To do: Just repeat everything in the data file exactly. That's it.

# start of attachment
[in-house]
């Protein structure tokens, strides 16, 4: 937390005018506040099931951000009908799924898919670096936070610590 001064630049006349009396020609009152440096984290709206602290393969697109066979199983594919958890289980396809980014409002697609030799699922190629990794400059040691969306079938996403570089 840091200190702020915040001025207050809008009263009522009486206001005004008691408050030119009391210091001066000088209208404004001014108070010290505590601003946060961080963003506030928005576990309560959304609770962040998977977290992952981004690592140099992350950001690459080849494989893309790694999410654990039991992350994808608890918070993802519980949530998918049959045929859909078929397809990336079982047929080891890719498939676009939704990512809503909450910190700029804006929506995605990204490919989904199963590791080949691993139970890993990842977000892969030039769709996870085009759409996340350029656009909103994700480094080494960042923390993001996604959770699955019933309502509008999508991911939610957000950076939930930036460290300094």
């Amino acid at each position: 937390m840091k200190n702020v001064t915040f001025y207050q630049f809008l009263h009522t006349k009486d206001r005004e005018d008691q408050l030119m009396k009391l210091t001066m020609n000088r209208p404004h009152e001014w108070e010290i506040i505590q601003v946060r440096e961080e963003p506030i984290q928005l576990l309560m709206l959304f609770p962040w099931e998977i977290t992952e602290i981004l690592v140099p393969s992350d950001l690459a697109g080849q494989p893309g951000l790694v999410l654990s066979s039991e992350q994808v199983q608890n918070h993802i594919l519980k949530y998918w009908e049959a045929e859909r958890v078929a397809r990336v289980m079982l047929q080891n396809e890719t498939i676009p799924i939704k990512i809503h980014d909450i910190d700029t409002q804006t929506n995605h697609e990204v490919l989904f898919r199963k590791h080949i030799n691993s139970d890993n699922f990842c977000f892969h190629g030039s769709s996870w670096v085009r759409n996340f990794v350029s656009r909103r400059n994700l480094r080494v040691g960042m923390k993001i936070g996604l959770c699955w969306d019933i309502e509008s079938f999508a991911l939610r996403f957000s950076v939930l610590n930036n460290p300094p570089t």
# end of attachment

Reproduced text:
[in-house]
């Protein structure tokens, strides 16, 4: 937390005018506040099931951000009908799924898919670096936070610590 001064630049006349009396020609009152440096984290709206602290393969697109066979199983594919958890289980396809980014409002697609030799699922190629990794400059040691969306079938996403570089 840091200190702020915040001025207050809008009263009522009486206001005004008691408050030119009391210091001066000088209208404004001014108070010290505590601003946060961080963003506030928005576990309560959304609770962040998977977290992952981004690592140099992350950001690459080849494989893309790694999410654990039991992350994808608890918070993802519980949530998918049959045929859909078929397809990336079982047929080891890719498939676009939704990512809503909450910190700029804006929506995605990204490919989904199963590791080949691993139970890993990842977000892969030039769709996870085009759409996340350029656009909103994700480094080494960042923390993001996604959770699955019933309502509008999508991911939610957000950076939930930036460290300094």
């Amino acid at each position: 937390m840091k200190n702020v001064t915040f001025y207050q630049f809008l009263h009522t006349k009486d206001r005004e005018d008691q408050l030119m009396k009391l210091t001066m020609n000088r209208p404004h009152e001014w108070e010290i506040i505590q601003v946060r440096e961080e963003p506030i984290q928005l576990l309560m709206l959304f609770p962040w099931e998977i977290t992952e602290i981004l690592v140099p393969s992350d950001l690459a697109g080849q494989p893309g951000l790694v999410l654990s066979s039991e992350q994808v199983q608890n918070h993802i594919l519980k949530y998918w009908e049959a045929e859909r958890v078929a397809r990336v289980m079982l047929q080891n396809e890719t498939i676009p799924i939704k990512i809503h980014d909450i910190d700029t409002q804006t929506n995605h697609e990204v490919l989904f898919r199963k590791h080949i030799n691993s139970d890993n699922f990842c977000f892969h190629g030039s769709s996870w670096v085009r759409n996340f990794v350029s656009r909103r400059n994700l480094r080494v040691g960042m923390k993001i936070g996604l959770c699955w969306d019933i309502e509008s079938f999508a991911l939610r996403f957000s950076v939930l610590n930036n460290p300094p570089t």